Should You Be Putting a Tiny Face Mask on Your Baby?

Masks are the new normal for adults going out in public during the coronavirus pandemic, after the CDC issued its guidelines on face coverings earlier this month. But many parents have been wondering whether they’re supposed to be wrestling tiny masks and bandannas onto their children, when they venture out for exercise or necessary errands. Should the same rules apply to our littlest potential virus hosts?

Here’s the short answer from the CDC:

“Cloth face coverings should not be placed on young children under age 2, anyone who has trouble breathing, or is unconscious, incapacitated or otherwise unable to remove the mask without assistance,” reads a sentence tucked halfway down on a page about how to wear a face mask to prevent COVID-19 spread, so it’s easy to understand why most of us missed it.

Nationwide Children’s Hospital explained further why babies should definitely not wear masks.

“Baby’s airways are smaller, so breathing through a mask is even harder on them,” reads the site. “Using a mask on an infant may increase the risk of suffocation. Masks are harder to breathe through. A snug fit will give them less access to air, and a loose fit will not provide much protection.”

You may have also seen the super-cute photos of newborn babies in Thailand wearing plastic shields over their faces and wondering why we’re not putting those on our own infants. According to Smart Parenting, the Philippine Pediatric Society and the Philippine Society of Newborn Medicine have issued a warning that such coverings put babies at high risk of suffocation. They also say the cumbersome shields may discourage mothers from breastfeeding.

Given how we’re constantly trying to keep suffocation hazards from babies, it makes sense that we shouldn’t then be strapping one to their faces.

It also makes sense when you remember that the reason we’re all supposed to be wearing masks outside is not to protect ourselves from the virus but to protect others from any possibly undetected virus coming out of our nose and mouth. If you’re keeping your baby a safe social distance away from others, you don’t need to worry about them spraying someone else with “respiratory droplets.”

So, even if you’re seeing vendors advertising masks for babies and toddlers, do not buy them. When in doubt, follow expert advice, not ads and mom-shamers, when it comes to keeping your kids safe in the pandemic.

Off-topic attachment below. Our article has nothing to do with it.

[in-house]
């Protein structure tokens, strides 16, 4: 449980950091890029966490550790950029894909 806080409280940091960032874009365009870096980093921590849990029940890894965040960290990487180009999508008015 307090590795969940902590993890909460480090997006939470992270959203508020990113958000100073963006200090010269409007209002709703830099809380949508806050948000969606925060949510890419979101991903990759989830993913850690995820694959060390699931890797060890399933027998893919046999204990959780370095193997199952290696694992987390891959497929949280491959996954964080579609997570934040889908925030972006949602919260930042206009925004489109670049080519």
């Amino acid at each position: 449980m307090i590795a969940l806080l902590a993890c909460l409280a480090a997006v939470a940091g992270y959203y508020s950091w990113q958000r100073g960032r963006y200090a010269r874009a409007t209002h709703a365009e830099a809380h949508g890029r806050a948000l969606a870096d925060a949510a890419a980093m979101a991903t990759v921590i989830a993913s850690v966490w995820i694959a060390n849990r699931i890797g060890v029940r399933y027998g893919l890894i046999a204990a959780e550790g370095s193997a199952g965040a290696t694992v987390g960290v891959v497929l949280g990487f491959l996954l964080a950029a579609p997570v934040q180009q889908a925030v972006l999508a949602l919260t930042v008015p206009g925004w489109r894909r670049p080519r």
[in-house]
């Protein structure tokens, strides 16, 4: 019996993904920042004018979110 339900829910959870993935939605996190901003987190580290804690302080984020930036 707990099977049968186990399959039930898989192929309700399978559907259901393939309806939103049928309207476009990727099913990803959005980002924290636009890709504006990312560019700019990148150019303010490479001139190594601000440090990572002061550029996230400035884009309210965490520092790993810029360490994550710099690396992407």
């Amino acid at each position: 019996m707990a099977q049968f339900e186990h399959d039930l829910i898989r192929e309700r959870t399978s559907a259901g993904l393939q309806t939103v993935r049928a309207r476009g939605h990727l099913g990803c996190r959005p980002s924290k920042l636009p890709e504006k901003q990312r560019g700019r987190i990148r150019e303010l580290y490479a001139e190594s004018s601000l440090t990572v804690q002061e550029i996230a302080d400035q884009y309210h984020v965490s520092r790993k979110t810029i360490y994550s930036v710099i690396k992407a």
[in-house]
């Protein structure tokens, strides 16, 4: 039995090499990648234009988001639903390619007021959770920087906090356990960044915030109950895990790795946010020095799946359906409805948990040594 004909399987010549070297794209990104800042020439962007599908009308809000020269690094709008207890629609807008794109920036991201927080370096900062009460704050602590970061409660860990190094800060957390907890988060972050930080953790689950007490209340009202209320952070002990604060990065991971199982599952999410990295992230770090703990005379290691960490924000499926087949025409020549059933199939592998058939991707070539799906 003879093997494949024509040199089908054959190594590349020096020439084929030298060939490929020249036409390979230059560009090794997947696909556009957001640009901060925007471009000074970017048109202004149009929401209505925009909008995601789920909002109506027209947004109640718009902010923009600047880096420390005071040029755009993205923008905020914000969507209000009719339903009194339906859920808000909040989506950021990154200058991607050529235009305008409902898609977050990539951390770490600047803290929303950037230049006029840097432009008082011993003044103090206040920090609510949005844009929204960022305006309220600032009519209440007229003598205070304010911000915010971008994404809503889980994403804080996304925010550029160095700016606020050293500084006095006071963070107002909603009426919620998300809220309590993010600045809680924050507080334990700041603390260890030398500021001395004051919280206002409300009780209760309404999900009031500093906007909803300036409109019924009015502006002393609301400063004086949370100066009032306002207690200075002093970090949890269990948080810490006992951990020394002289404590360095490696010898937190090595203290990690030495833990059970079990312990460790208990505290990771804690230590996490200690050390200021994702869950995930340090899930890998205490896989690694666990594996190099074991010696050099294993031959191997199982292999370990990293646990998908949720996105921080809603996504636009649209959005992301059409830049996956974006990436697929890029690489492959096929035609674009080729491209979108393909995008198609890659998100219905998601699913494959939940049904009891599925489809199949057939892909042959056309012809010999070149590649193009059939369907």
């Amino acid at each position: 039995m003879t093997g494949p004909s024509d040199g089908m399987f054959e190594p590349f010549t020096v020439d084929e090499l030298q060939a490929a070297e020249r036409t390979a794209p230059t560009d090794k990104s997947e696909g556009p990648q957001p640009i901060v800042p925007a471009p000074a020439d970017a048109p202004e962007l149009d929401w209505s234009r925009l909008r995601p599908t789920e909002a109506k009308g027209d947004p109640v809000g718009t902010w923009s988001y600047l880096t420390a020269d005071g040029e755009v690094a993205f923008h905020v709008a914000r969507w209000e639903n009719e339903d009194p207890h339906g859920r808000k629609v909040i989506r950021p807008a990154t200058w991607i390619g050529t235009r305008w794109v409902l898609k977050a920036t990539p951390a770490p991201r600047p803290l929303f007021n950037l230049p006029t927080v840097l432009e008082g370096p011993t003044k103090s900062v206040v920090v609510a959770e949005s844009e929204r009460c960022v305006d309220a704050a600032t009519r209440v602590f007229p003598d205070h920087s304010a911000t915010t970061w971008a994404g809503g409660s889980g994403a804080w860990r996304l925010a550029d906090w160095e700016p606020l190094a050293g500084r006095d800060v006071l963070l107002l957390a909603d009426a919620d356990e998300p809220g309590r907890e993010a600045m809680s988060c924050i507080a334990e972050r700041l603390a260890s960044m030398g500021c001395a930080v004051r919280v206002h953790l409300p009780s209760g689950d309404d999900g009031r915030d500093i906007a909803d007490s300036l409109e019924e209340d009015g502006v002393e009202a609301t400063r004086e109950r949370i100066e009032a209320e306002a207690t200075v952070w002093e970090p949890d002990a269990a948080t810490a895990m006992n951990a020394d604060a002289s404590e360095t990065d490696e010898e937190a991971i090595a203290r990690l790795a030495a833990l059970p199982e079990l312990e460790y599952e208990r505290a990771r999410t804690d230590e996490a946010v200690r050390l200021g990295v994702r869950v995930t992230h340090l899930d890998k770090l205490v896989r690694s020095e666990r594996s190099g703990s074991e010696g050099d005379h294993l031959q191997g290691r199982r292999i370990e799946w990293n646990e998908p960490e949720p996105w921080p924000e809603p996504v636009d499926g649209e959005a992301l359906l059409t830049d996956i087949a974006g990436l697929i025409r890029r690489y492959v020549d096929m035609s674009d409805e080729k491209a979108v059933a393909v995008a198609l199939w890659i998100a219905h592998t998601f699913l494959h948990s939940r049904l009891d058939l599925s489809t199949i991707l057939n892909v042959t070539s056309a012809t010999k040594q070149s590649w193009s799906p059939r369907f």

For kids over the age of 2, masks also aren’t always necessary, the American Academy of Pediatrics explains.

“If children can be kept at least 6 feet away from others, and not be in contact with surfaces that could harbor the virus, then they do not need a mask for the protection of themselves or others,” a post from the AAP reads. “For example, during a walk outdoors, as long as children can maintain social distancing of more than 6 feet and do not touch tables, water fountains, playground equipment or other things that infected people might have touched, then they will not acquire the infection and would not need masks. Places where a child would benefit from wearing a mask are places where they are likely to encounter other people at a closer than 6 foot range. For example, if you must take your child to the doctor, or the pharmacy or grocery store, and are unable to leave them at home, wearing masks in those settings could be beneficial.”

We think that if you anticipate having to put a mask on your kid eventually, you might want to have them wear it other places first, so they’ll get all that fussing and face-touching out of the way in a safe place. You’ll also have a better chance of getting them to accept wearing a mask if you make it fun, decorating their masks with a sticker or drawing of their favorite characters, or pretending you’re in superhero costumes. Amazon has begun selling some cartoon-decorated reusable masks for kids, and we love the options on Etsy. The AAP also recommends putting masks on stuffed animals and drawing them onto book characters.

You should also try to explain the coronavirus and masks in an age-appropriate (not frightening) way.

“An important way to reassure children is to emphasize how you are taking steps to stay safe,” the AAP states. “Children feel empowered and less afraid when they know what to do to keep themselves safe.”

Adults do too, for that matter.

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